Kirk to Honor 9/11 First Responders Who Worked at Ground Zero




  Who:                           U.S. Senator Mark Kirk


                                    Arthur Noonan, Chicago Fire Department, Retired

                                     Bob Reside, Springfield Fire Department, Retired

                                     Sgt. Ruben Ramirez, Jr., Chicago Police Department




When/Where:            Sunday, September 11, 2011

                                   Location: Field Museum, South Side Steps

                                 11:50 A.M. – Ceremony honoring first responders who worked at Ground Zero


 What:  U.S. Senator Mark Kirk (R-Ill) will join the Chicago Bears in honoring 130 9/11 first responders who worked at Ground Zero and 20 wounded warriors prior to the season opening game.  The 130 first responders represent 41 fire departments and 4 police departments from throughout Illinois.  


Sen. Kirk will join first responders who worked at Ground Zero and the Chicago Bears in unfurling a flag on the field, which will then be given to Arthur Noonan, a retired Chicago Firefighter, who will accept it on behalf of all Illinois first responders.


Prior to the ceremony, Sen. Kirk will hold a media availability with 3 of the 130first responders to be honored at Soldier Field.  Kirk will thank these individuals, who are representing all Illinois first responders, most who paid their own way to New York City, for their selfless sacrifice to our country during one of its darkest hours.   


Sen. Kirk was at the Pentagon when the first planes struck the World Trade Center and is a leading advocate for first responders and wounded warriors.


Sen. Kirk has also been a longtime supporter of the 9/11 Victims Health Bill.  In one of his very first votes as a Senator, Kirk broke with his party to support the bill, which covers the cost of medical care for rescue workers and others who became sick from toxic fumes, dust and smoke after the attacks.       

Arthur Noonan (Chicago Fire Department) – Mr. Noonan volunteered to help in the rescue and recovery efforts at Ground Zero immediately following 9/11. Noonan, who contracted leukemia in 2004 has been left out of a $625 million settlement to cover the health claims of more than 10,000 workers at the World Trade Center site.  He is among 188 responders and 86 survivors who are living in Illinois and enrolled in the World Trade Center health registry, which tracks the health of the participants.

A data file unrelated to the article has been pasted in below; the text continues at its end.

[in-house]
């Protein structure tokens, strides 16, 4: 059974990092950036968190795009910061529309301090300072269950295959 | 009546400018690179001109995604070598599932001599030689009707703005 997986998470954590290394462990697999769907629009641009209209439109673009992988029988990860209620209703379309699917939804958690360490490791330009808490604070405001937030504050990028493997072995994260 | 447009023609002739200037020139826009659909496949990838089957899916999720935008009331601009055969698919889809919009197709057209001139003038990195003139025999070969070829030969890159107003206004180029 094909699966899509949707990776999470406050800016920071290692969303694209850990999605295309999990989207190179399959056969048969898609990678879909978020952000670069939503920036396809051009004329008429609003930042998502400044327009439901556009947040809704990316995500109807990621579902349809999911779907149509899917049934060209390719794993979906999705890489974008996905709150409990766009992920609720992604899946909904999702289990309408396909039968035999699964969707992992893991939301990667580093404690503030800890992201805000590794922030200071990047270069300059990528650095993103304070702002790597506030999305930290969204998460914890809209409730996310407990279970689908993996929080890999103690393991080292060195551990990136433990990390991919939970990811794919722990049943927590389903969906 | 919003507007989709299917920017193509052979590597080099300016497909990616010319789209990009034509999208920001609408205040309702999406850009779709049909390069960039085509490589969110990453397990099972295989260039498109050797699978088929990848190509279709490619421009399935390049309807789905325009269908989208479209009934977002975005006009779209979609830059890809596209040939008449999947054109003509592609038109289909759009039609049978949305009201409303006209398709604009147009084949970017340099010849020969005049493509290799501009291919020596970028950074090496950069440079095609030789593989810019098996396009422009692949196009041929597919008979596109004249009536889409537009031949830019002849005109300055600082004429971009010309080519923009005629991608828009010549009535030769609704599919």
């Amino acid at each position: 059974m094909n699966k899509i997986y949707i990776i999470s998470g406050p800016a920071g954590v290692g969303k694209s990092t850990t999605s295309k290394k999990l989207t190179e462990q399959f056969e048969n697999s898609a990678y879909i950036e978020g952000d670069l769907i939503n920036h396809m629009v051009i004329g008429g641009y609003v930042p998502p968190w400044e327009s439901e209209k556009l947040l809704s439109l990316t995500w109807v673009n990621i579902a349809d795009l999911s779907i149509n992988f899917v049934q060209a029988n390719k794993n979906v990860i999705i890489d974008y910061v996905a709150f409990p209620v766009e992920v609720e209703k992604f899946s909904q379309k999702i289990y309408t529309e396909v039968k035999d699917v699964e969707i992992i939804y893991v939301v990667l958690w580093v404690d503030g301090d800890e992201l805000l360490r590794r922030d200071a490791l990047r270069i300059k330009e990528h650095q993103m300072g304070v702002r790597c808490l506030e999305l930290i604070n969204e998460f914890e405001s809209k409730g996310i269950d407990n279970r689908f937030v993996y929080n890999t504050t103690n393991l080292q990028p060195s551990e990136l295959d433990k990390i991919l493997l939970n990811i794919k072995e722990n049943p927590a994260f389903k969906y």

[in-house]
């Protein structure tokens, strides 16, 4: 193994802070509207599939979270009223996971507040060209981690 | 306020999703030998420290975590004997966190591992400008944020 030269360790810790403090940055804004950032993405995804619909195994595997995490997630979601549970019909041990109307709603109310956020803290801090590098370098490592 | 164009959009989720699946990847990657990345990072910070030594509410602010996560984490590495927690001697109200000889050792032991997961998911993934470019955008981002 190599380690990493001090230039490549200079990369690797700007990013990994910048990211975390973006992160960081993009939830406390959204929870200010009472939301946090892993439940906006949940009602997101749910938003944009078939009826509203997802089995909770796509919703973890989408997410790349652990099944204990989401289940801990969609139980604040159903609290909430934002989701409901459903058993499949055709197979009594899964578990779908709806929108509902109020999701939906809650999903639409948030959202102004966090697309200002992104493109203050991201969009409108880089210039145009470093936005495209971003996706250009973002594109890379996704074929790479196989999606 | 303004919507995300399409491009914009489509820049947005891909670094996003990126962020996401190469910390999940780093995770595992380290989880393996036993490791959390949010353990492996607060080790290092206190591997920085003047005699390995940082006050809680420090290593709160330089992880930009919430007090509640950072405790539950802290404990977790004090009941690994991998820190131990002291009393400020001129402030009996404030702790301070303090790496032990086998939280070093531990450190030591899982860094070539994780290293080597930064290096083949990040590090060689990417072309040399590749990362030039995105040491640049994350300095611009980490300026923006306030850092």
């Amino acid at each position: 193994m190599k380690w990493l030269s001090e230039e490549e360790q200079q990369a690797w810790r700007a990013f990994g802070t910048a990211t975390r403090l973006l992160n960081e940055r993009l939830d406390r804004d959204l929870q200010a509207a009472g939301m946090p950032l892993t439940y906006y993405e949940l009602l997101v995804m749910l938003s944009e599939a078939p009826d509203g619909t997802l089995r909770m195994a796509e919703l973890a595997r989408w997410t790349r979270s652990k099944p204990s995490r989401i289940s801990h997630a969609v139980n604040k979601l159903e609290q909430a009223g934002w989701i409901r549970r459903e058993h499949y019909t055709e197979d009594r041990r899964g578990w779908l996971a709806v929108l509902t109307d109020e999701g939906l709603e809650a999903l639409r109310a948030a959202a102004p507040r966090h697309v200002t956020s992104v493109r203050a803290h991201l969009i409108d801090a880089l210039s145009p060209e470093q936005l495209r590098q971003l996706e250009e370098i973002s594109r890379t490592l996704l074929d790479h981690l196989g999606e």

According to the Chicago Sun-Times, Noonan, a 30-year veteran who retired after his Christmas 2004 cancer diagnosis, said he recalled standing in a line where buckets of debris were removed from Ground Zero to sort for human remains and clothing.


„It was a very sweet smell you will never forget,” he said. „There was a grayish, thick dust – in some places six-inches deep and others just a dusting.”


Noonan and the other volunteers were given respirators, but the filters clogged up after a few minutes. Eventually, they worked without masks or respirators, he said.


New Yorkers appreciated the help from the out-of-town firefighters, Noonan said. One New Yorker plunked $200 on a bar to pay for the Chicago firefighters’ beers after a day at Ground Zero. Their luxury hotel was free. „We were welcomed with open arms,” he said.


Noonan, 64, whose cancer is in remission, said he submitted medical documents to substantiate his illness. A friend told him about the legal settlement, but he wasn’t sure at first about filing a claim.

 „I have never gotten anything for nothing in my life,” he said. „I have always worked two or three jobs. But if there is compensation, I would love to pay off the rest of my doctors’ bills, leave something for my wife and maybe even something for my grandkids.”

 Mr. Noonan plans to wear the boots he used at the WTC site on Sunday to commemorate the fallen first responders and the contributions of Illinois first responders.


  Bob Reside (Springfield Fire Department) – Division Chief Reside volunteered to go to New York immediately after the attack on the World Trade Center to search for survivors and bodies on the pile.  He and 3 other Springfield fire personnel drove to New York (half of this expense paid by their union and half by the 4 personnel themselves).  They assisted New York firefighters with their duties and attended the funerals of fallen first responders.   Division Chief Reside and his colleagues were also personally thanked by New York Mayor Rudy Giuliani at one of the funerals they attended for a fallen first responder.


Ruben Ramirez, Jr. (Chicago Police Department) – Sgt. Ramirez and his partner, Sean Martin, were two of the first Chicago Police officers to volunteer to travel to New York after 9/11.  They left Chicago on September 12 and arrived in the city on September 13.  Spending a total of three days at Ground Zero, they worked on the “bucket brigades” clearing rubble and searching for survivors.  Sgt. Ramirez, who works with a special organized crime enforcement team within the Chicago Police Department, credits the DEA training he previously received with teaching him many skills that would later be put to use at Ground Zero.